Being an entrepreneur is no cakewalk. Although, it is a bit addicting!
Here are 7 Lessons I’ve learned by being a serial entrepreneur. I originally shared these thoughts during Kimber Boothe’s Pharmfluencer summit with pharmacists who are considering becoming entrepreneurs. These lessons are suitable for solopreneurs as well as seasoned pharmacy owners alike.
I graduated with my PharmD at 22, opened my first business, a used car dealership, at the age of 23, and my first pharmacy at the age of 26. Fast forward to today, and I have started 10 businesses in almost 20 years.
I love being an entrepreneur! I’ve been bold going into business adventures based on the idea that I can live through the “worst-case scenario.” When I evaluate an idea, I think of the absolute worst that can happen. If I can make it through that, then it’s a GO. Being an entrepreneur runs deep in my blood. I’ve been starting businesses for almost 20 years, dipping my toes in various ventures along the way, such as paintball, youth sports, movie producing, pharmacy, car sales, and other consulting gigs. These 7 lessons apply to all types of business, not just pharmacy. Let’s go!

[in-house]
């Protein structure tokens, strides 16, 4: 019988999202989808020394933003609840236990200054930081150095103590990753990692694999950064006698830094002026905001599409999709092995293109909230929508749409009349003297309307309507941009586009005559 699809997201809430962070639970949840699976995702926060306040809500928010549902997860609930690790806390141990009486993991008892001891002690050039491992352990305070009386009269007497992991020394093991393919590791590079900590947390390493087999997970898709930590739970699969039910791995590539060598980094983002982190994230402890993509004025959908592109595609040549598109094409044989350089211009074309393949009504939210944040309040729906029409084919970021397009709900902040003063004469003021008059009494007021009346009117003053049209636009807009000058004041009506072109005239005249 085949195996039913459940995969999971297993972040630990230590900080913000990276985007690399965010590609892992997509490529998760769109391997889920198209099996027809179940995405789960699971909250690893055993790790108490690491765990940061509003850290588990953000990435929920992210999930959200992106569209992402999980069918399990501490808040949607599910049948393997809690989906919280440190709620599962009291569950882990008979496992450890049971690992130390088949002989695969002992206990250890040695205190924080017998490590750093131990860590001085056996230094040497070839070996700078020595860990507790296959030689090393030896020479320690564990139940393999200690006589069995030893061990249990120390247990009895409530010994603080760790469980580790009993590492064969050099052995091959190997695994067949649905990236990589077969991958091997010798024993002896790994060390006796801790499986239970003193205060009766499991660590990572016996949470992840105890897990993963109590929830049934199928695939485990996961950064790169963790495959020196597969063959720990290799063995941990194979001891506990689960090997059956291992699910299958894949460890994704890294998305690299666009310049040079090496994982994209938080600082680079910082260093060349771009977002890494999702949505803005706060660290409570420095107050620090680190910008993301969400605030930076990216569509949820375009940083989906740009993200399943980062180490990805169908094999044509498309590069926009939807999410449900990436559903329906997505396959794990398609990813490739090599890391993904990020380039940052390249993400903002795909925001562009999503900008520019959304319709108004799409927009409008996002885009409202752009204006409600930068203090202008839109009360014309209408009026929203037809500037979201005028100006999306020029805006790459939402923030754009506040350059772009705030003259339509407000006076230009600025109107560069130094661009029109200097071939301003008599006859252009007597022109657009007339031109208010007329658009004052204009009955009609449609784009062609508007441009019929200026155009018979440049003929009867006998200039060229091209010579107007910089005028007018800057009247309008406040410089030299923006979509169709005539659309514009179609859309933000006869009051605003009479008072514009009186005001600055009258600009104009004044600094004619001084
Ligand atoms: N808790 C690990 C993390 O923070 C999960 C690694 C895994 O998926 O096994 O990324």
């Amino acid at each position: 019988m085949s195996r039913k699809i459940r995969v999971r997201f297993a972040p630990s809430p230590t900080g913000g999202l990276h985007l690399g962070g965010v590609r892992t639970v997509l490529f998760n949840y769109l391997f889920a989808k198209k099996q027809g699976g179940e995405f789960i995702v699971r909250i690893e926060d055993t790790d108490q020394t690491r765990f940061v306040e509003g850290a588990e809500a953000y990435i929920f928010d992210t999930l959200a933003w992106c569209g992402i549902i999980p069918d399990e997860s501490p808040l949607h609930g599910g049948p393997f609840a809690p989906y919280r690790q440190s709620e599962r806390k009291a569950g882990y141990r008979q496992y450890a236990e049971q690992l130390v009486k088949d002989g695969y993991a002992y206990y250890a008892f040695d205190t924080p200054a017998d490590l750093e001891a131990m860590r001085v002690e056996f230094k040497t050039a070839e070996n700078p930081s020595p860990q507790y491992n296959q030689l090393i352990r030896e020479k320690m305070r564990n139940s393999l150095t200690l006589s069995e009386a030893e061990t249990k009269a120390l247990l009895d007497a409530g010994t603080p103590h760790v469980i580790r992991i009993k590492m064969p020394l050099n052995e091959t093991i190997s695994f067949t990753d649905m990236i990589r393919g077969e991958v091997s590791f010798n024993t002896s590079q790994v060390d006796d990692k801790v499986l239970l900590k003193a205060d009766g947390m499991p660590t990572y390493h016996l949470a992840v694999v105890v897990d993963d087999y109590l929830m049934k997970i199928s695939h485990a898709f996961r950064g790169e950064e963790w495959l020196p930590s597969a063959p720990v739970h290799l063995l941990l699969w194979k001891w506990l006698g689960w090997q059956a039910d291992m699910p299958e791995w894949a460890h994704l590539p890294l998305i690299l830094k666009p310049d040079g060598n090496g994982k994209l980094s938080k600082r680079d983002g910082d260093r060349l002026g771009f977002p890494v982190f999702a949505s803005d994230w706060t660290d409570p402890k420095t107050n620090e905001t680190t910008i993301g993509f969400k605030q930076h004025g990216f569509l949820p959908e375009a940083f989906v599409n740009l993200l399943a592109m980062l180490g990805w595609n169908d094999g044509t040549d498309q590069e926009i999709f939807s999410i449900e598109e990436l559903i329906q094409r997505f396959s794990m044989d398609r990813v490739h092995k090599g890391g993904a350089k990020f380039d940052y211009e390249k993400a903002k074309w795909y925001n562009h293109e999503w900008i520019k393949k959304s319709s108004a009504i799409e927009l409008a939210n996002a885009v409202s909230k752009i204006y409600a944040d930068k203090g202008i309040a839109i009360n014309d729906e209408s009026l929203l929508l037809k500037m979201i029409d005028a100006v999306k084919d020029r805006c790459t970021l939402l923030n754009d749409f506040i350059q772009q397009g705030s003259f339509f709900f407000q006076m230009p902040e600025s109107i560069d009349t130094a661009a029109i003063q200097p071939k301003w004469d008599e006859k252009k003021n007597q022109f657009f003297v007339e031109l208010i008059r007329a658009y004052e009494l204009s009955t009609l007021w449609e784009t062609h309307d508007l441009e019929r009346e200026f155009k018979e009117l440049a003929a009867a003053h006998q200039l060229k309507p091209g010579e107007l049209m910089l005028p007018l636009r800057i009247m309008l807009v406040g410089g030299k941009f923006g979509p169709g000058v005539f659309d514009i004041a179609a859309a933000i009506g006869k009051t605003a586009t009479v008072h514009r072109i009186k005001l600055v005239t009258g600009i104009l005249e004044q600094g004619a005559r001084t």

Entrepreneur Lesson 1: Cash Flow Is Oxygen
If you’re starting your first business, you may not understand the concept of accounts receivables. You can be highly profitable and still wholly run out of cash and be forced to close your doors if you don’t have the proper cash flow. Not everyone will pay their bills on time, or even sometimes pay them at all. In the pharmacy world, too fast growth actually spells doom because of the drain on cash flow.
In my first pharmacy, I almost grew out of business several times because of struggles with cash flow. This can happen because you buy all your drugs upfront, bill to the insurance company, and get paid 30, 45, or 60 days later. If you have a big boost of business, more money is going out than is coming in. Check out this blog post about quick fixes for pharmacy cash flow if you need to improve yours.
I have helped many pharmacists start a pharmacy. The most common mistakes made are that pharmacy owners don’t budget to pay themselves, and revenue collection is overestimated while underestimating expenses. Many new pharmacies are undercapitalized. New owners can significantly downplay the amount of marketing and sales expenses the business will incur. It is essential to understand financials and how cash flows through your pharmacy.